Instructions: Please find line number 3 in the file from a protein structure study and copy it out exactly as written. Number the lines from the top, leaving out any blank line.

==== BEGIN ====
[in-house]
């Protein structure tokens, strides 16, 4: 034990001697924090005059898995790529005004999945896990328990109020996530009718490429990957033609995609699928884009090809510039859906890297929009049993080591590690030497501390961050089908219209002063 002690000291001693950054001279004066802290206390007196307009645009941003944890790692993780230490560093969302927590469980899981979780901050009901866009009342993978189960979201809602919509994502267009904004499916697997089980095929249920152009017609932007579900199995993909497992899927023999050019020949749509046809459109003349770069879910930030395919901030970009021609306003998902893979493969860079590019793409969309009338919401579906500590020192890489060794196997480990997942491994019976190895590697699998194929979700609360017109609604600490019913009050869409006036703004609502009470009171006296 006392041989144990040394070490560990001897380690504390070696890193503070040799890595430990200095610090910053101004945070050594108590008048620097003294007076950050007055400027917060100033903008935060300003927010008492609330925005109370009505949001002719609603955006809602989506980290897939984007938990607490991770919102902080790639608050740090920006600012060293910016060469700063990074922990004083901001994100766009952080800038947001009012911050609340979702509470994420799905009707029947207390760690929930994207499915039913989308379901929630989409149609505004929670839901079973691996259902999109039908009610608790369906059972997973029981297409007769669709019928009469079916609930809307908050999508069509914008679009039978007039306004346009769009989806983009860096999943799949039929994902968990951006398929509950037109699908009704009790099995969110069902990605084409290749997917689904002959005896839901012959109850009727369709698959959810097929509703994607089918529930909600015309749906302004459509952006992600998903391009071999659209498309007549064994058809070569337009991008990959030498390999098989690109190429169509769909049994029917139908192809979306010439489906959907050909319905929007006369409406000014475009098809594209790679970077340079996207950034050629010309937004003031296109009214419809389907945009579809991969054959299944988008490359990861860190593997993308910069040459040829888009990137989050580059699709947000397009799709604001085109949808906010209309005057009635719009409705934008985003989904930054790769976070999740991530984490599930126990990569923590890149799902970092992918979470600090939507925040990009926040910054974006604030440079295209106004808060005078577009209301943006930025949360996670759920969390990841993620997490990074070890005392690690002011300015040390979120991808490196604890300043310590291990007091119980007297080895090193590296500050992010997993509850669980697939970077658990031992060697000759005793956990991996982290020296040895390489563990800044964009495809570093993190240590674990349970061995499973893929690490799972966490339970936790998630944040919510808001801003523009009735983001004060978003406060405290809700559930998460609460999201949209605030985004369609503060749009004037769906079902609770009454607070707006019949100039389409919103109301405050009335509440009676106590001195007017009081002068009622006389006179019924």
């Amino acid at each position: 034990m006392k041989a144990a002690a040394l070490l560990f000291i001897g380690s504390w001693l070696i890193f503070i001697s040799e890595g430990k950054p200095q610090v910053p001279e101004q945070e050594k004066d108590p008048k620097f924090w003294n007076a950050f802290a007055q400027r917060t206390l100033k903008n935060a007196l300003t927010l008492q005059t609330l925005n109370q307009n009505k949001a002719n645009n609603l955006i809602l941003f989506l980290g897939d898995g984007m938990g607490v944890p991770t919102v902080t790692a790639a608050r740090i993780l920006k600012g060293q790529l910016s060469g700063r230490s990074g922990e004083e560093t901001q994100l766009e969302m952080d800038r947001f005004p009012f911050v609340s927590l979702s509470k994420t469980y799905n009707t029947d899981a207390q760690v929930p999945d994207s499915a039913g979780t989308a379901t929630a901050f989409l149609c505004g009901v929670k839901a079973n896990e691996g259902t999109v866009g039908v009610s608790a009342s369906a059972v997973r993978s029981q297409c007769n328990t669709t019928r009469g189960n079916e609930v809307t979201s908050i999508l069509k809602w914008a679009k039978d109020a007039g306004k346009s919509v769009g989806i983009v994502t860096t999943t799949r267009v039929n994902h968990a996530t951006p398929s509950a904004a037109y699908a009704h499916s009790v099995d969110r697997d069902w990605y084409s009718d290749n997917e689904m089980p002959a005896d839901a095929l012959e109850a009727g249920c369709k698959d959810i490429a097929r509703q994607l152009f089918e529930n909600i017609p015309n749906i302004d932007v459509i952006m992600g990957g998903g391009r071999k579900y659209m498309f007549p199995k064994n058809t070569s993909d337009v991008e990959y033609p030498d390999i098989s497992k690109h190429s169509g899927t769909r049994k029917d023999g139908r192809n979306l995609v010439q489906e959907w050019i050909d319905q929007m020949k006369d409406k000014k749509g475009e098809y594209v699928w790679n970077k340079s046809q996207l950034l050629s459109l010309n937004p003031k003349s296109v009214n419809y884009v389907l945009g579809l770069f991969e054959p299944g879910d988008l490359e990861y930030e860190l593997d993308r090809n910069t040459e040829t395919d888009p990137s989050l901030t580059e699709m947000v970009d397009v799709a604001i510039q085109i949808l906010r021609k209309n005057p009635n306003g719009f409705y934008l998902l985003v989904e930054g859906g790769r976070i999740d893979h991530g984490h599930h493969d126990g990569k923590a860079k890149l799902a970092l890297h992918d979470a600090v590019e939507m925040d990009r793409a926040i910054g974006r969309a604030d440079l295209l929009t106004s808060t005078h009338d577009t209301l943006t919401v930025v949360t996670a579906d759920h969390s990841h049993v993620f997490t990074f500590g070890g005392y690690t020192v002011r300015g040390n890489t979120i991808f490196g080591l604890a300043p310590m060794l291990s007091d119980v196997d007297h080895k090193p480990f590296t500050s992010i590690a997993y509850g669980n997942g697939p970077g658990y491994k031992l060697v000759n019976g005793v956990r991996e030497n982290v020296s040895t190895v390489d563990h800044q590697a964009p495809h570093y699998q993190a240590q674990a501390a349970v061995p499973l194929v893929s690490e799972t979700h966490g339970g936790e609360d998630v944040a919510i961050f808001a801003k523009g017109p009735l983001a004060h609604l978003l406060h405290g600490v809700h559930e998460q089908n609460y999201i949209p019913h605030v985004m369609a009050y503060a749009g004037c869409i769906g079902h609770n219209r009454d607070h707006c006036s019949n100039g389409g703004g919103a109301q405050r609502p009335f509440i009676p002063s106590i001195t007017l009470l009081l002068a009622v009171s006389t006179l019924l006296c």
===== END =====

């Amino acid at each position: 034990m006392k041989a144990a002690a040394l070490l560990f000291i001897g380690s504390w001693l070696i890193f503070i001697s040799e890595g430990k950054p200095q610090v910053p001279e101004q945070e050594k004066d108590p008048k620097f924090w003294n007076a950050f802290a007055q400027r917060t206390l100033k903008n935060a007196l300003t927010l008492q005059t609330l925005n109370q307009n009505k949001a002719n645009n609603l955006i809602l941003f989506l980290g897939d898995g984007m938990g607490v944890p991770t919102v902080t790692a790639a608050r740090i993780l920006k600012g060293q790529l910016s060469g700063r230490s990074g922990e004083e560093t901001q994100l766009e969302m952080d800038r947001f005004p009012f911050v609340s927590l979702s509470k994420t469980y799905n009707t029947d899981a207390q760690v929930p999945d994207s499915a039913g979780t989308a379901t929630a901050f989409l149609c505004g009901v929670k839901a079973n896990e691996g259902t999109v866009g039908v009610s608790a009342s369906a059972v997973r993978s029981q297409c007769n328990t669709t019928r009469g189960n079916e609930v809307t979201s908050i999508l069509k809602w914008a679009k039978d109020a007039g306004k346009s919509v769009g989806i983009v994502t860096t999943t799949r267009v039929n994902h968990a996530t951006p398929s509950a904004a037109y699908a009704h499916s009790v099995d969110r697997d069902w990605y084409s009718d290749n997917e689904m089980p002959a005896d839901a095929l012959e109850a009727g249920c369709k698959d959810i490429a097929r509703q994607l152009f089918e529930n909600i017609p015309n749906i302004d932007v459509i952006m992600g990957g998903g391009r071999k579900y659209m498309f007549p199995k064994n058809t070569s993909d337009v991008e990959y033609p030498d390999i098989s497992k690109h190429s169509g899927t769909r049994k029917d023999g139908r192809n979306l995609v010439q489906e959907w050019i050909d319905q929007m020949k006369d409406k000014k749509g475009e098809y594209v699928w790679n970077k340079s046809q996207l950034l050629s459109l010309n937004p003031k003349s296109v009214n419809y884009v389907l945009g579809l770069f991969e054959p299944g879910d988008l490359e990861y930030e860190l593997d993308r090809n910069t040459e040829t395919d888009p990137s989050l901030t580059e699709m947000v970009d397009v799709a604001i510039q085109i949808l906010r021609k209309n005057p009635n306003g719009f409705y934008l998902l985003v989904e930054g859906g790769r976070i999740d893979h991530g984490h599930h493969d126990g990569k923590a860079k890149l799902a970092l890297h992918d979470a600090v590019e939507m925040d990009r793409a926040i910054g974006r969309a604030d440079l295209l929009t106004s808060t005078h009338d577009t209301l943006t919401v930025v949360t996670a579906d759920h969390s990841h049993v993620f997490t990074f500590g070890g005392y690690t020192v002011r300015g040390n890489t979120i991808f490196g080591l604890a300043p310590m060794l291990s007091d119980v196997d007297h080895k090193p480990f590296t500050s992010i590690a997993y509850g669980n997942g697939p970077g658990y491994k031992l060697v000759n019976g005793v956990r991996e030497n982290v020296s040895t190895v390489d563990h800044q590697a964009p495809h570093y699998q993190a240590q674990a501390a349970v061995p499973l194929v893929s690490e799972t979700h966490g339970g936790e609360d998630v944040a919510i961050f808001a801003k523009g017109p009735l983001a004060h609604l978003l406060h405290g600490v809700h559930e998460q089908n609460y999201i949209p019913h605030v985004m369609a009050y503060a749009g004037c869409i769906g079902h609770n219209r009454d607070h707006c006036s019949n100039g389409g703004g919103a109301q405050r609502p009335f509440i009676p002063s106590i001195t007017l009470l009081l002068a009622v009171s006389t006179l019924l006296c």